Sometimes, hadrosaurs can be a real pain. Even though they are some of the most abundant dinosaurs among Late Cretaceous fossil sites, and are therefore an excellent resource for investigating the biology of dinosaurs, the fact is that there are far more isolated bits and pieces of them than complete skeletons. Properly identifying and cataloging these single bones can be difficult—you need a comprehensive knowledge of dinosaur anatomy to know what a lonely bone once belonged to. Now students Rachel Zheng and Gy-Su Kim from southern California’s Webb Schools and paleontologist Andy Farke have taken a step towards offering their colleagues a way to recognize isolated bones from hadrosaurine dinosaurs.
Zheng, Farke, and Kim have just published a hadrosaur atlas in PalArch’s Journal of Vertebrate Palaeontology. Their aim was to fill in a gap in the literature. Even though lots of hadrosaurs have previously been described, seemingly no one had published a detailed, illustrated guide to the hadrosaur foot. To remedy this, the researchers decided to compose a detailed description of the well-preserved foot of a specimen tentatively attributed to the common Late Cretaceous hadrosaur Edmontosaurus annectens. With this atlas to the hadrosaur foot, they propose, other researchers and collections managers may be better able to properly identify hadrosaur foot bones, especially if those researchers don’t already have a reference collection to make comparisons with.
Frustratingly, the precise identity of the dinosaur used to create the atlas is uncertain. Hadrosaurs are notoriously difficult to identify without their skulls, and the specimen in question was missing one. Nevertheless, a combination of anatomical and geological detail allow Zheng, Farke and Kim to hypothesize that the dinosaur in their atlas is an Edmontosaurus annectens. Along with the foot and other bones, part of the right hip (the ischium) of the dinosaur was found. The distal tip of this hip bone is narrow, and this feature identifies the dinosaur as belonging to the hadrosaurine lineage of hadrosaurs. (The other major hadrosaur lineage—the ornately-crested lambeosaurines—had a flared ischium tip.) Since Edmontosaurus annectens is the only hadrosaurine dinosaur known from the Hell Creek strata where this specimen was uncovered, the identification is the most reasonable one on the basis of the material at hand.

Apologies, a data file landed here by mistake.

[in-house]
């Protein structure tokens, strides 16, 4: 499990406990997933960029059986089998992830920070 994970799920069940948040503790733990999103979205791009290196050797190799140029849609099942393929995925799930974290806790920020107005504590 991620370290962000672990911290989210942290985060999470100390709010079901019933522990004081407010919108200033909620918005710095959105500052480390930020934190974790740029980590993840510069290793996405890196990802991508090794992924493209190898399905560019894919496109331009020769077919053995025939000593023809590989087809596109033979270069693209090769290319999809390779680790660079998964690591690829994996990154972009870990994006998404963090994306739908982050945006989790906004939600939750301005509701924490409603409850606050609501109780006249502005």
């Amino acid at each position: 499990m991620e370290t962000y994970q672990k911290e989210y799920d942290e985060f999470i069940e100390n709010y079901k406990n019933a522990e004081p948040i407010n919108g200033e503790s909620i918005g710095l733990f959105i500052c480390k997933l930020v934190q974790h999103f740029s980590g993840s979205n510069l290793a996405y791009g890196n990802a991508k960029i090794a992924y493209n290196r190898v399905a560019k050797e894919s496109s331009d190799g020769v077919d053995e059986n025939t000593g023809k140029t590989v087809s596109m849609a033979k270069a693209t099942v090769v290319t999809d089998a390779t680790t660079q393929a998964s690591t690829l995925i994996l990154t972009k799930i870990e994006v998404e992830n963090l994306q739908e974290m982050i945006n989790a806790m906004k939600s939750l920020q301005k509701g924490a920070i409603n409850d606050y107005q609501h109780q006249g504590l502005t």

The bulk of the paper consists of labeled color photographs of the hadrosaur’s foot from different angle. This is not the super-sexy kind of research that’s going to end up in Nature or Science. That’s a good thing. Some of the biggest gaps in our understanding about dinosaurs involve relatively simple things. There is a definite need for detailed descriptions and comprehensive atlases that will allow other researchers to easily compare and identify different dinosaurs. I love paleobiology and wondering about the lives of dinosaurs as much as anybody else, but in order to generate hypotheses we need a solid foundation of descriptive analysis. I certainly hope that other researchers take the time to go through their own collections, identify well-preserved specimens, and create similar guides so that various mystery bits scattered through museums can be better identified and cataloged.
Zheng, R.; Farke, A.; Kim, G. (2011). A Photographic Atlas of the Pes from a Hadrosaurine Hadrosaurid Dinosaur PalArch’s Journal of Vertebrate Palaeontology, 8 (7), 1-12